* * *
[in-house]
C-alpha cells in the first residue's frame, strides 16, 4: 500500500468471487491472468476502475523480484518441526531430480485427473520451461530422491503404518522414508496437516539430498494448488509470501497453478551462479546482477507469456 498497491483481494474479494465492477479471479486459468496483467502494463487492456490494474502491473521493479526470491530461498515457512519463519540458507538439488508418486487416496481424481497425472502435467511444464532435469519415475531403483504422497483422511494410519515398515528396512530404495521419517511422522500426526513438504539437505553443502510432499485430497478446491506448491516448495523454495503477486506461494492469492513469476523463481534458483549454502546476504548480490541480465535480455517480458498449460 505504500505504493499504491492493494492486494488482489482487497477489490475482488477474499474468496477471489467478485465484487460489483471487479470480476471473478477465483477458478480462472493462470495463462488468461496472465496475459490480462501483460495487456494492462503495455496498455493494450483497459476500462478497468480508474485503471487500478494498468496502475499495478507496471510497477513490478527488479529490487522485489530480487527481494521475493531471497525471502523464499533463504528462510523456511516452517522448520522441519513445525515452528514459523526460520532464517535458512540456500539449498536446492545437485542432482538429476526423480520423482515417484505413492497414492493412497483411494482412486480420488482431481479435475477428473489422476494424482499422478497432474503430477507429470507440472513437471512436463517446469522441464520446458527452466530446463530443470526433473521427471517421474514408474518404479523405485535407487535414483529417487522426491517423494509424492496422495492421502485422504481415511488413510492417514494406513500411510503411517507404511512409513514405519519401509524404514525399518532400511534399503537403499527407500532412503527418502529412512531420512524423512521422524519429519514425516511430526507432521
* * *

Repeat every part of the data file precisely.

[in-house]
C-alpha cells in the first residue's frame, strides 16, 4: 500500500468471487491472468476502475523480484518441526531430480485427473520451461530422491503404518522414508496437516539430498494448488509470501497453478551462479546482477507469456 498497491483481494474479494465492477479471479486459468496483467502494463487492456490494474502491473521493479526470491530461498515457512519463519540458507538439488508418486487416496481424481497425472502435467511444464532435469519415475531403483504422497483422511494410519515398515528396512530404495521419517511422522500426526513438504539437505553443502510432499485430497478446491506448491516448495523454495503477486506461494492469492513469476523463481534458483549454502546476504548480490541480465535480455517480458498449460 505504500505504493499504491492493494492486494488482489482487497477489490475482488477474499474468496477471489467478485465484487460489483471487479470480476471473478477465483477458478480462472493462470495463462488468461496472465496475459490480462501483460495487456494492462503495455496498455493494450483497459476500462478497468480508474485503471487500478494498468496502475499495478507496471510497477513490478527488479529490487522485489530480487527481494521475493531471497525471502523464499533463504528462510523456511516452517522448520522441519513445525515452528514459523526460520532464517535458512540456500539449498536446492545437485542432482538429476526423480520423482515417484505413492497414492493412497483411494482412486480420488482431481479435475477428473489422476494424482499422478497432474503430477507429470507440472513437471512436463517446469522441464520446458527452466530446463530443470526433473521427471517421474514408474518404479523405485535407487535414483529417487522426491517423494509424492496422495492421502485422504481415511488413510492417514494406513500411510503411517507404511512409513514405519519401509524404514525399518532400511534399503537403499527407500532412503527418502529412512531420512524423512521422524519429519514425516511430526507432521